I do apologize to everyone. I have been terribly lax in writing for the last three weeks. My only excuse is laziness, I'm afraid. Well, there were those several days in immobilized bondage, but I should have found the time.
Let me bring you up to date:
1) I am finishing my 4th month, still encased 23/7. Everything is fine and, due to the extended rainy and cool weather here in San Jose, I have had no heat issues. I expected to be encountering warm weather problems by now, but we've been lucky.
2) I have travelled, recently, to Washington, DC with Sir and we had a nice little stay and visited my parents again (they live in Maryland). I am happy to report that they are more comfortable with my lifestyle choice. My father is still a bit leary, but he was very pleasant and seemed much more at ease with my mode of dress. My mother escorted me to Georgetown center for some shopping one day and we had no problems with me being in a burqa.
3) I DID spend a few days in some very severe bondage as Sir wanted to experiment with how long I could tolerate immobility. It was interesting and after a while quite pleasurable. I was left completely encased fo rthose three days, never allowed to remove my skin suit and not bathed. I was fed and watered (rather like a plant) by maid and she also massaged my muscles to keep me from being too stiff.
During that little experiment I was bound to a leather upholstered Coubosier recliner and it was laid back at bedtime for me to sleep. I had some difficulty the first day with cramps after about 6 hours, but maid massaged those away and then after the first night I became very accustomed to not moving. For those of you interested in the plumbing issues, yes I was "medically managed" with regards to waste. When I was released and bathed, I was a bit red in places like my shins and inner elbows, but it cleared right up after a long bath and fresh emoulients.
4) Sir is returning to the UK sometime this summer and may be taking me along, he hasn't decided yet. He will be in Europe in early May and I will be here in SJ, but that is not unusual.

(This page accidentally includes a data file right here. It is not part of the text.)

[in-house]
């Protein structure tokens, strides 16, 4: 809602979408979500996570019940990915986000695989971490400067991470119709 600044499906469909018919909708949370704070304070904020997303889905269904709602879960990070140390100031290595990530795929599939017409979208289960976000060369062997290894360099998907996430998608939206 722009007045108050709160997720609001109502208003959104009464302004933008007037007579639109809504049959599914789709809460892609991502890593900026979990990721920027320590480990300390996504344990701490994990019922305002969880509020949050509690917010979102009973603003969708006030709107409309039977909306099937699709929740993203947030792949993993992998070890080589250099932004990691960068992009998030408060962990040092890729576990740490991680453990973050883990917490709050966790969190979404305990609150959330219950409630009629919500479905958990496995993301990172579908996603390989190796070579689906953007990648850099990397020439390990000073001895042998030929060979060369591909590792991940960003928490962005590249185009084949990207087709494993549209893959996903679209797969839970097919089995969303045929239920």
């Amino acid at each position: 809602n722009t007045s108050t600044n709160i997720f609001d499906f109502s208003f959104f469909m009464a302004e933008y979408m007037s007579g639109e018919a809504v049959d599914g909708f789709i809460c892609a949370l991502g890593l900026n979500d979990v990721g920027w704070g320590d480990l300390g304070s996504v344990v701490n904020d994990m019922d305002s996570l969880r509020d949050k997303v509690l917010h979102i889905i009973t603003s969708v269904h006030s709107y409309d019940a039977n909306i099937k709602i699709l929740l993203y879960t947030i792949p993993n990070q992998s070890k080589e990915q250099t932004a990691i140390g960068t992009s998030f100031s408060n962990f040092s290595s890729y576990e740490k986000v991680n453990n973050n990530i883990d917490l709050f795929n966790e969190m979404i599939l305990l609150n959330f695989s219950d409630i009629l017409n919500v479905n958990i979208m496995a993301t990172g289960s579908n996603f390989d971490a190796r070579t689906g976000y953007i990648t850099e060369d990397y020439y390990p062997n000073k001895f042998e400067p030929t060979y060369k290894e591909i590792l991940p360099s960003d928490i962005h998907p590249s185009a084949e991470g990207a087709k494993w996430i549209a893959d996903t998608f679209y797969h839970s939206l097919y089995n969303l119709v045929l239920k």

5) I find it very odd to be ungagged when out in public now. As I wrote last time, Sir now allows me to go out ungagged after my hundredth day in total enclosure, unless he decides for me to wear one. So suddenly I can speak to the woman at the bookstore when I purchase something or I can chat with my parents when we are at dinner. But I find it very odd sometimes and I confess, I still gag myself on occassion just because it now feels more natural to do so. Sir laughs and generally allows me to silence myself if I wish.
Nothing much more has happened these last three weeks. The neighbors are used to me now and I actually had a conversation with the woman who lives next door. She was a bit uncomfortable talking to someone covered in a white burqa at first, but after 10 minutes or so, we were pretty much over the shock and awe stage.
I am noticing that people have a bit of trouble talking to someone who is talking to them from beneath a viel lik ethis. They don't seem to know when to start responding...rather the way some telephone conversatiosn are stilted because the parties are not in sync timing wise. I'll speak, then I'll wait for them to respond, but by the time they do I have given up and start to speak again. I suspect it is the lack of visual stimulation they recieve from my burqa. No facial cues to trigger their repsonses from. I wonder if it is an issue in Muslim communities that veil heavily or does everyone adapt after a while.
I ordered a coffee at a cafe the other day and it took twice as long because the man behind the counter couldn't seem to get all the questions out in a timely manner.
Well, must go now. Please sned me comments and questions. I love reading them and I promise to be quicker about posting. It is interesting, but I have received only 1 negative comment on my lifestyle change in the last 4 months. Everyone who has read this blog (and its copy) have been most supportive...even the skeptical ones have urged me to continue. I am very grateful for the support.